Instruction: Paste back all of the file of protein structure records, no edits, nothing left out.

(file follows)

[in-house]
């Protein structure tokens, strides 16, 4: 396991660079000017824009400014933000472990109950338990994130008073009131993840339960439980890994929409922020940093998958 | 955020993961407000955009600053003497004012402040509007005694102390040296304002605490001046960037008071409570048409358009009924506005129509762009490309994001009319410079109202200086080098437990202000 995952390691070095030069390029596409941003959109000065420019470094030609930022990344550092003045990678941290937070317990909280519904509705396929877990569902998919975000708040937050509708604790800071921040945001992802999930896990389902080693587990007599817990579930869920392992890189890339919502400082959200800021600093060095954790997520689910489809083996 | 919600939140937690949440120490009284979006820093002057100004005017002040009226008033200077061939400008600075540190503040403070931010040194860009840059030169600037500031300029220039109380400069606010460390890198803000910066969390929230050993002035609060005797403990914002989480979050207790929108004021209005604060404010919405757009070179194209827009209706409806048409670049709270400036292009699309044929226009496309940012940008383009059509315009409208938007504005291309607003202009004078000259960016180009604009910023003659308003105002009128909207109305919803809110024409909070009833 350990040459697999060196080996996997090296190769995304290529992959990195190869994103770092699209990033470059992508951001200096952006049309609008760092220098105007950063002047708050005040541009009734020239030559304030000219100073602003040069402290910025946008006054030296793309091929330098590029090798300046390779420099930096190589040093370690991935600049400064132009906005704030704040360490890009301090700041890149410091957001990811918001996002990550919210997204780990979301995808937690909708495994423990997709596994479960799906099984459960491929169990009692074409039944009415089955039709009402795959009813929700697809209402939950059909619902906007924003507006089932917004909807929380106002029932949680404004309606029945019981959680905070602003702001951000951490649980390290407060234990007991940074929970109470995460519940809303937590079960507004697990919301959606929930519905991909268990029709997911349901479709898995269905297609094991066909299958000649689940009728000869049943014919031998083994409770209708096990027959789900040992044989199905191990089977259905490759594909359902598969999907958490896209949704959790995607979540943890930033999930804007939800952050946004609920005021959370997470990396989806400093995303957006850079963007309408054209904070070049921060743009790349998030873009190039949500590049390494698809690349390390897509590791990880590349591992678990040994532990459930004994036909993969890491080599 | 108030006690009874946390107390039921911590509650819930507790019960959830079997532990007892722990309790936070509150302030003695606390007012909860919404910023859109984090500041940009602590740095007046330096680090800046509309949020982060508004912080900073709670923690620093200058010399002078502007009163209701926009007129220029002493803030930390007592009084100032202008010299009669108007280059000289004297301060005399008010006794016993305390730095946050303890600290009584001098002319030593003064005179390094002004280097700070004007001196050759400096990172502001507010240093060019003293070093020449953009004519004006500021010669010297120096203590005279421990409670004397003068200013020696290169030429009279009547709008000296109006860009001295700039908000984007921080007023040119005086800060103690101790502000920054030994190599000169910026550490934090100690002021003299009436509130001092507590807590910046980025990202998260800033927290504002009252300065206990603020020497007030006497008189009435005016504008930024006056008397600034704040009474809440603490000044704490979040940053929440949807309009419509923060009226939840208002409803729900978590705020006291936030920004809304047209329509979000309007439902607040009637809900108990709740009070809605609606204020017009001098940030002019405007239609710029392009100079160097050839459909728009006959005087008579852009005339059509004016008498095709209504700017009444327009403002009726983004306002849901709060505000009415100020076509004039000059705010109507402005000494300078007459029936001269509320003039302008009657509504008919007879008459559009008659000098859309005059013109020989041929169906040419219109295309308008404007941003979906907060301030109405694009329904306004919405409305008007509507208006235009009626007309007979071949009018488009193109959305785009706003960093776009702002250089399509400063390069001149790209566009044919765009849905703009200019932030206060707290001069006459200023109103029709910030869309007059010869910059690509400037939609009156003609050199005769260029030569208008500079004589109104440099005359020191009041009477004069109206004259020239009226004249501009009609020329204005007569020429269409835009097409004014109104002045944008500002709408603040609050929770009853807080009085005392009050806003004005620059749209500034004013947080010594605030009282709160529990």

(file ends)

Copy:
[in-house]
């Protein structure tokens, strides 16, 4: 396991660079000017824009400014933000472990109950338990994130008073009131993840339960439980890994929409922020940093998958 | 955020993961407000955009600053003497004012402040509007005694102390040296304002605490001046960037008071409570048409358009009924506005129509762009490309994001009319410079109202200086080098437990202000 995952390691070095030069390029596409941003959109000065420019470094030609930022990344550092003045990678941290937070317990909280519904509705396929877990569902998919975000708040937050509708604790800071921040945001992802999930896990389902080693587990007599817990579930869920392992890189890339919502400082959200800021600093060095954790997520689910489809083996 | 919600939140937690949440120490009284979006820093002057100004005017002040009226008033200077061939400008600075540190503040403070931010040194860009840059030169600037500031300029220039109380400069606010460390890198803000910066969390929230050993002035609060005797403990914002989480979050207790929108004021209005604060404010919405757009070179194209827009209706409806048409670049709270400036292009699309044929226009496309940012940008383009059509315009409208938007504005291309607003202009004078000259960016180009604009910023003659308003105002009128909207109305919803809110024409909070009833 350990040459697999060196080996996997090296190769995304290529992959990195190869994103770092699209990033470059992508951001200096952006049309609008760092220098105007950063002047708050005040541009009734020239030559304030000219100073602003040069402290910025946008006054030296793309091929330098590029090798300046390779420099930096190589040093370690991935600049400064132009906005704030704040360490890009301090700041890149410091957001990811918001996002990550919210997204780990979301995808937690909708495994423990997709596994479960799906099984459960491929169990009692074409039944009415089955039709009402795959009813929700697809209402939950059909619902906007924003507006089932917004909807929380106002029932949680404004309606029945019981959680905070602003702001951000951490649980390290407060234990007991940074929970109470995460519940809303937590079960507004697990919301959606929930519905991909268990029709997911349901479709898995269905297609094991066909299958000649689940009728000869049943014919031998083994409770209708096990027959789900040992044989199905191990089977259905490759594909359902598969999907958490896209949704959790995607979540943890930033999930804007939800952050946004609920005021959370997470990396989806400093995303957006850079963007309408054209904070070049921060743009790349998030873009190039949500590049390494698809690349390390897509590791990880590349591992678990040994532990459930004994036909993969890491080599 | 108030006690009874946390107390039921911590509650819930507790019960959830079997532990007892722990309790936070509150302030003695606390007012909860919404910023859109984090500041940009602590740095007046330096680090800046509309949020982060508004912080900073709670923690620093200058010399002078502007009163209701926009007129220029002493803030930390007592009084100032202008010299009669108007280059000289004297301060005399008010006794016993305390730095946050303890600290009584001098002319030593003064005179390094002004280097700070004007001196050759400096990172502001507010240093060019003293070093020449953009004519004006500021010669010297120096203590005279421990409670004397003068200013020696290169030429009279009547709008000296109006860009001295700039908000984007921080007023040119005086800060103690101790502000920054030994190599000169910026550490934090100690002021003299009436509130001092507590807590910046980025990202998260800033927290504002009252300065206990603020020497007030006497008189009435005016504008930024006056008397600034704040009474809440603490000044704490979040940053929440949807309009419509923060009226939840208002409803729900978590705020006291936030920004809304047209329509979000309007439902607040009637809900108990709740009070809605609606204020017009001098940030002019405007239609710029392009100079160097050839459909728009006959005087008579852009005339059509004016008498095709209504700017009444327009403002009726983004306002849901709060505000009415100020076509004039000059705010109507402005000494300078007459029936001269509320003039302008009657509504008919007879008459559009008659000098859309005059013109020989041929169906040419219109295309308008404007941003979906907060301030109405694009329904306004919405409305008007509507208006235009009626007309007979071949009018488009193109959305785009706003960093776009702002250089399509400063390069001149790209566009044919765009849905703009200019932030206060707290001069006459200023109103029709910030869309007059010869910059690509400037939609009156003609050199005769260029030569208008500079004589109104440099005359020191009041009477004069109206004259020239009226004249501009009609020329204005007569020429269409835009097409004014109104002045944008500002709408603040609050929770009853807080009085005392009050806003004005620059749209500034004013947080010594605030009282709160529990």